Tony Joe White

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Tony Joe White

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“I’ve had unbelievable, beautiful freedom with the music for the last several years…” reflects Tony Joe White as a grainy dusk settles. Just entering his seventh decade, White spends his days off the road coaxing inspiration from his surroundings. Not one to write songs on command, they seem to find him—usually when he’s out on his property, a quiet couple of riverside acres some forty miles or so outside of Nashville. “All I can hear from where I sit,” he notes, “are coyotes, birds, or wolves.” Amidst that tranquility was born HOODOO, his latest album, which emerges via Yep-Roc Records on September 17, 2013. Awash in danger, spiritual uncertainty, and environmental fury, HOODOO’s lyrical concerns are matched by a particularly intense strain of White’s trademark swamp funk. Hence the title’s double-edged meaning: “hoodoo” referring both to the songs’ ominous tone and the palpable vibe that filled the studio as the songs were cut. “Our studio is an old antebellum house,” White says, describing his Church Street Studio in Franklin, Tennessee. Cut mostly live to tape—vocals and all—much of Hoodoo consists of first takes. “There’s some actual magic that came over all of us when we were doing this,” White recalls. “I would sit down with my drummer Cadillac (Bryan Owings) and my bass player the Troll (Steve Forrest), play twenty seconds of the tune, and then say ‘We’re gonna hit record, and you just play what comes into your heart.’ It’s like everyone is getting the hoodoo sensation. Spontaneity is beautiful. And,” he adds, “since it’s our studio, there’s no hurry: no one is over our shoulder saying when we gotta get in and when we gotta get out…we were the record company.” Culled from an initial stack of seventeen or eighteen tunes, the nine songs that comprise HOODOO come alive in the haunting atmosphere and intensity of the stripped-down recording process. Despite an illustrious past with a series of bands and original songs that have been recorded by everyone from Tina Turner to Elvis Presley to Dusty Springfield, White feels no pressure to top himself. “There’s not a push nowhere,” he concludes. “Maybe I’ll stop playing shows and making records when the songs quit coming to me. But they still come to me. You see, I don’t work for a song—but once I get a hold of it I don’t let go. I just keep writing, and when I do, I want to go out and play it for somebody. It’s the songwriting that keeps me going.”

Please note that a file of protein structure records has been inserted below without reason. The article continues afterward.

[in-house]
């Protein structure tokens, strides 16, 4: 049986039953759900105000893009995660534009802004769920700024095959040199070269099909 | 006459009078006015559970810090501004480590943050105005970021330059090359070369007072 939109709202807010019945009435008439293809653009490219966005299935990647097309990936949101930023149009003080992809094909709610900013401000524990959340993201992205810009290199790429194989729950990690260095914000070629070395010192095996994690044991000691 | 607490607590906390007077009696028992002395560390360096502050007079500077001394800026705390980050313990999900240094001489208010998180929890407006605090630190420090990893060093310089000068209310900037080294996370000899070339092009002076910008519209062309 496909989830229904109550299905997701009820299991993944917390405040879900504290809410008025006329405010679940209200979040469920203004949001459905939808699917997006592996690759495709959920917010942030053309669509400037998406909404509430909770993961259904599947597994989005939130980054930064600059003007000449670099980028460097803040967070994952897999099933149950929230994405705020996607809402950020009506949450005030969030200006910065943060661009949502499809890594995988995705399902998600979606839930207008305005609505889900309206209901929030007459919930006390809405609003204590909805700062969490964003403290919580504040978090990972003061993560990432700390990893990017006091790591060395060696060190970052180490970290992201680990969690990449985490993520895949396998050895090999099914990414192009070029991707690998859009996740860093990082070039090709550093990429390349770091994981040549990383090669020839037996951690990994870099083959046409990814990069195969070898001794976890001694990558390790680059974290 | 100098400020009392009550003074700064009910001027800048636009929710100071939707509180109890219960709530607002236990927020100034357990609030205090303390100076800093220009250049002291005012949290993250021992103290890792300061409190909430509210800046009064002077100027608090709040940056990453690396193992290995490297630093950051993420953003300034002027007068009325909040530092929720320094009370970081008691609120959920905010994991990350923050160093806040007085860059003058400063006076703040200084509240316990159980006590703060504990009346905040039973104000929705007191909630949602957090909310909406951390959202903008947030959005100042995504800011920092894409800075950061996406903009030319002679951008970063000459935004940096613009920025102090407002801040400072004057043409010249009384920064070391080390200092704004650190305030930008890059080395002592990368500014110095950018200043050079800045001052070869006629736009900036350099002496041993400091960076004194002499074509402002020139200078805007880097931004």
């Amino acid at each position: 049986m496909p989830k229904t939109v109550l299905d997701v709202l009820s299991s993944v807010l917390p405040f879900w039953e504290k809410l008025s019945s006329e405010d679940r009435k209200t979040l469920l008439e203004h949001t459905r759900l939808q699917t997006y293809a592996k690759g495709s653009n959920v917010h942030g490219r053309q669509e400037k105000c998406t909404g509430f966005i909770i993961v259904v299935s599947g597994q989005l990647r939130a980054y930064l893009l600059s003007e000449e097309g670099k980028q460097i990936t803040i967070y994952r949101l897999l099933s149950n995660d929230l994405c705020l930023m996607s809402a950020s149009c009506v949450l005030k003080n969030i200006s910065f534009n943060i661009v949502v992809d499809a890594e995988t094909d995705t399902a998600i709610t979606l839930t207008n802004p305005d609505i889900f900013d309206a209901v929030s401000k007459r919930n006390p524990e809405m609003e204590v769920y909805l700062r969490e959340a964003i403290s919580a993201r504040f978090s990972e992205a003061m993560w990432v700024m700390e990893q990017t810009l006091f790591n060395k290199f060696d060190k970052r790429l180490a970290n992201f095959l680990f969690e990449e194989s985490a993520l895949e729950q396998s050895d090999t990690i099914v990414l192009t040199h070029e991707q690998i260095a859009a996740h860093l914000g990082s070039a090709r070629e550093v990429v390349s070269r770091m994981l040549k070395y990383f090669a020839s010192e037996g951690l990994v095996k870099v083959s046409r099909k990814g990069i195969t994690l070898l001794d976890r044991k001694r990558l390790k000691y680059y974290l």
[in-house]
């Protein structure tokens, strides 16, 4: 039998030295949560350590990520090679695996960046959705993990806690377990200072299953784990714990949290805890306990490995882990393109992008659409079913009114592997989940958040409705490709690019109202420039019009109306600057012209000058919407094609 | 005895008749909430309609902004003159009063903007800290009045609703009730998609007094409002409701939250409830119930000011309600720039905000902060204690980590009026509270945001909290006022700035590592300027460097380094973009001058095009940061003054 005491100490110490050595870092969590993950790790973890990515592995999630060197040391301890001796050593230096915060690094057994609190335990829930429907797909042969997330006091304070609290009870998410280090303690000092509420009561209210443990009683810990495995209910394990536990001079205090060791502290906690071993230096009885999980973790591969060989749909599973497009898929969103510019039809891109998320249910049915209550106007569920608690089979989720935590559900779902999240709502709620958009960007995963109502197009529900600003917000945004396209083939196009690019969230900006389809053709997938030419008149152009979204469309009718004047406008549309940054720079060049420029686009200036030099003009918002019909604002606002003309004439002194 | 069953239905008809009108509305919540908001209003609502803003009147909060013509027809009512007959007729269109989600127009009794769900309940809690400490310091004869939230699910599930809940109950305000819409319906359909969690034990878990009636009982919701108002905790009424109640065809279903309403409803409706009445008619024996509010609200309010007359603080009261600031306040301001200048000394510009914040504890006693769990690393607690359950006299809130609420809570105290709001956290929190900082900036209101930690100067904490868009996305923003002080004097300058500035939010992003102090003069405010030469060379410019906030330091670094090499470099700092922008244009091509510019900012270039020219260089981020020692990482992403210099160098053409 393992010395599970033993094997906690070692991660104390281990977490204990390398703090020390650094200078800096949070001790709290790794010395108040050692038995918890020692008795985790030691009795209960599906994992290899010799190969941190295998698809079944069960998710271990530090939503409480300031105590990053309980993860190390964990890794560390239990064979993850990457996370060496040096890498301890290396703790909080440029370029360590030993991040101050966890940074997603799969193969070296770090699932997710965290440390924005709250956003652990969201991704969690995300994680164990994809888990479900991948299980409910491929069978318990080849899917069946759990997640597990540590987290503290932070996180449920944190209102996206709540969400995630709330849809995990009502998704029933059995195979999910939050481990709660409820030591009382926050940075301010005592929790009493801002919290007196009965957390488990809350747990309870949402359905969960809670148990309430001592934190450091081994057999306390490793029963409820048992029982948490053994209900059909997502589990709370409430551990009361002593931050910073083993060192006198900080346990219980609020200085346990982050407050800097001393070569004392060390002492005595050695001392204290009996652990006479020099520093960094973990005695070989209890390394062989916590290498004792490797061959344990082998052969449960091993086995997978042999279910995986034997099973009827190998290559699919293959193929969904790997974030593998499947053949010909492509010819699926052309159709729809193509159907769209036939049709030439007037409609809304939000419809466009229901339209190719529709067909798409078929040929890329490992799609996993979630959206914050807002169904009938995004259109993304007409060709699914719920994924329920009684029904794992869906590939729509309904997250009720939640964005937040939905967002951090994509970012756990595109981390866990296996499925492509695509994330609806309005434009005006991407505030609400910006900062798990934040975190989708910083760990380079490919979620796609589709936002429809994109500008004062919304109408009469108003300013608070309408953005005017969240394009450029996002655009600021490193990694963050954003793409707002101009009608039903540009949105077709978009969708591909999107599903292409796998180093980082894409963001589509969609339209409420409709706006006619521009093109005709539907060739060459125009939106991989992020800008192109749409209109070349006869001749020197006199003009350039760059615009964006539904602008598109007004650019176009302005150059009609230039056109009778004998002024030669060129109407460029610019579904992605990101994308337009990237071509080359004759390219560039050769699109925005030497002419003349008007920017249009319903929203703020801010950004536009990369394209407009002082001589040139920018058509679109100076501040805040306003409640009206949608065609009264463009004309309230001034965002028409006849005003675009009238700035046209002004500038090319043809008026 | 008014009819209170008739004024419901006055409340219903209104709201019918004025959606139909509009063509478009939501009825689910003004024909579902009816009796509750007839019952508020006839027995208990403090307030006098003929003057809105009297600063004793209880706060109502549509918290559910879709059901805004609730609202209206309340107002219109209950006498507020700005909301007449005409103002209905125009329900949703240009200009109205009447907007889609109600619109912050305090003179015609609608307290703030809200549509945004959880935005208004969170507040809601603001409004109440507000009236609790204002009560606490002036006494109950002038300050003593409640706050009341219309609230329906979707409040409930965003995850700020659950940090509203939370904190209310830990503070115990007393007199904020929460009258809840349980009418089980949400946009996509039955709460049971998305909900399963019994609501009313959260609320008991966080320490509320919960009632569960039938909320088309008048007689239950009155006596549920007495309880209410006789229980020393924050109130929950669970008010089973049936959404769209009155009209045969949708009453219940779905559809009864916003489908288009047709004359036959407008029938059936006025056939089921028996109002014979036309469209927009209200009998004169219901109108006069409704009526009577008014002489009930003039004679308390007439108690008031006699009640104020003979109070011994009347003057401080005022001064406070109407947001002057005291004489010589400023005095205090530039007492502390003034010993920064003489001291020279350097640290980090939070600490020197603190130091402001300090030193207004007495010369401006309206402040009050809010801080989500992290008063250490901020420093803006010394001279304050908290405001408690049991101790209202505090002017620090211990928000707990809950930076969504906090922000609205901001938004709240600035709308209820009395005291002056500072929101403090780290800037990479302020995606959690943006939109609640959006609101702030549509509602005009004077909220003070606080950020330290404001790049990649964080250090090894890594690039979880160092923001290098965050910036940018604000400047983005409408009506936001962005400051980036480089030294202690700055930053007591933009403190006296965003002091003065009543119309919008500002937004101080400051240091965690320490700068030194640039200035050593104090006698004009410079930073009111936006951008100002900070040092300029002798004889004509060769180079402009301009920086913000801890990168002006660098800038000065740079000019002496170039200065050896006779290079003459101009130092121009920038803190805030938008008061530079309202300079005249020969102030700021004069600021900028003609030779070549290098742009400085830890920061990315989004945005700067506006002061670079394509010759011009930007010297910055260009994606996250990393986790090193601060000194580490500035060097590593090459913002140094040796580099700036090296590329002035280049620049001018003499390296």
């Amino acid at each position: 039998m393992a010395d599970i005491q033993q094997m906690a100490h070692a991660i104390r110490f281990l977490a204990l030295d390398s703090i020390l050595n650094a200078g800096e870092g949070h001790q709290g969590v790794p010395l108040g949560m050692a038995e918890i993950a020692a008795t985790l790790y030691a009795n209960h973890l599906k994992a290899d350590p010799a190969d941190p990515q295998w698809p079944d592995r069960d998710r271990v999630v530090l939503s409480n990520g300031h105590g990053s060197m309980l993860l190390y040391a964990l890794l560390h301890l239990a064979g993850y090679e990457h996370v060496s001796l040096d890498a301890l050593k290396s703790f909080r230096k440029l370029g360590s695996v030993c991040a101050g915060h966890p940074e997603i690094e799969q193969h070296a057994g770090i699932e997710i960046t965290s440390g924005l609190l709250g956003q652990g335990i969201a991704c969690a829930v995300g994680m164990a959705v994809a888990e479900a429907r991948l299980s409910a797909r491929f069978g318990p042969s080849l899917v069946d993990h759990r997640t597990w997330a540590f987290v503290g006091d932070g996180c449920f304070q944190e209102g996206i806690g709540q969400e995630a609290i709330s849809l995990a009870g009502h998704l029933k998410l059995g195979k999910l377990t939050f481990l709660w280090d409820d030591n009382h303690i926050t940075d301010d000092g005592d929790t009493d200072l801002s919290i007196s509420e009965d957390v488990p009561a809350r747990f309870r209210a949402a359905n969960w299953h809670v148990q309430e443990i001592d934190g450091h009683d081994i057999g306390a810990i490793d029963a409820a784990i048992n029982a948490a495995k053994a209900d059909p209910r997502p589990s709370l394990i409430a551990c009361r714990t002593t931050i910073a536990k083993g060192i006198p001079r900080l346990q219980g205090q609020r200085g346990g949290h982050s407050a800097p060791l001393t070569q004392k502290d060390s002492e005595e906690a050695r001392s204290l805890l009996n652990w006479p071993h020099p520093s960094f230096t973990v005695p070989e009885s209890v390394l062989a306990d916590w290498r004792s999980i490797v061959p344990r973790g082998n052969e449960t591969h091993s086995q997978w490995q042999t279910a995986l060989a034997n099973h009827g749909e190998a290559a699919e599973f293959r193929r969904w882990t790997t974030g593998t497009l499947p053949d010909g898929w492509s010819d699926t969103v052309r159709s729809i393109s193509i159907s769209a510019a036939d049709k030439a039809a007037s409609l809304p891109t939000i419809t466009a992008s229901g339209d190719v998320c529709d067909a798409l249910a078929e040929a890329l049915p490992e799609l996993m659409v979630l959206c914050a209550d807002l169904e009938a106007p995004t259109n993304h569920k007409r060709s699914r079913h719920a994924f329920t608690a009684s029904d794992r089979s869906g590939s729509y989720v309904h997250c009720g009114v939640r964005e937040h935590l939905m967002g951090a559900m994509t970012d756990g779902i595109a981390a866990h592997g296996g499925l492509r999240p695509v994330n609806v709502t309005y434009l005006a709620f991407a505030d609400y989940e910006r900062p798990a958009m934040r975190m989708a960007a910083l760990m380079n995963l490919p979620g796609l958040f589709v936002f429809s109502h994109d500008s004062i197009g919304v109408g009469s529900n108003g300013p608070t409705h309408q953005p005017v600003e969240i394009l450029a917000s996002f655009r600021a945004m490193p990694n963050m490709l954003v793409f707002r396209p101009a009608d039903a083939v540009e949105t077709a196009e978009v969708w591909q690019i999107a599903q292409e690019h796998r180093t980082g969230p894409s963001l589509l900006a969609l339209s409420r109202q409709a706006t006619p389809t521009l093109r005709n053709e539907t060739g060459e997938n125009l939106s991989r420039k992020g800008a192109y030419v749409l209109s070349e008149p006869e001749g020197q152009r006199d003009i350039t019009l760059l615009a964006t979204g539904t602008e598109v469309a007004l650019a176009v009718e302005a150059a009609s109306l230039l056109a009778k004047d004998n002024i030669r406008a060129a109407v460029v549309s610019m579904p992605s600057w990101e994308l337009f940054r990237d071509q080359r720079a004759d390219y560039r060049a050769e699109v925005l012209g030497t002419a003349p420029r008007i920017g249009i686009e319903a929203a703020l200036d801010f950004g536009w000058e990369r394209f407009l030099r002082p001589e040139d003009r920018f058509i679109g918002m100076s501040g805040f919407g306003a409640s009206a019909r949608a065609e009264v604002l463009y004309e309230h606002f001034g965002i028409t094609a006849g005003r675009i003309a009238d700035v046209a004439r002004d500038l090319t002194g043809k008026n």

By: City Winery Nashville

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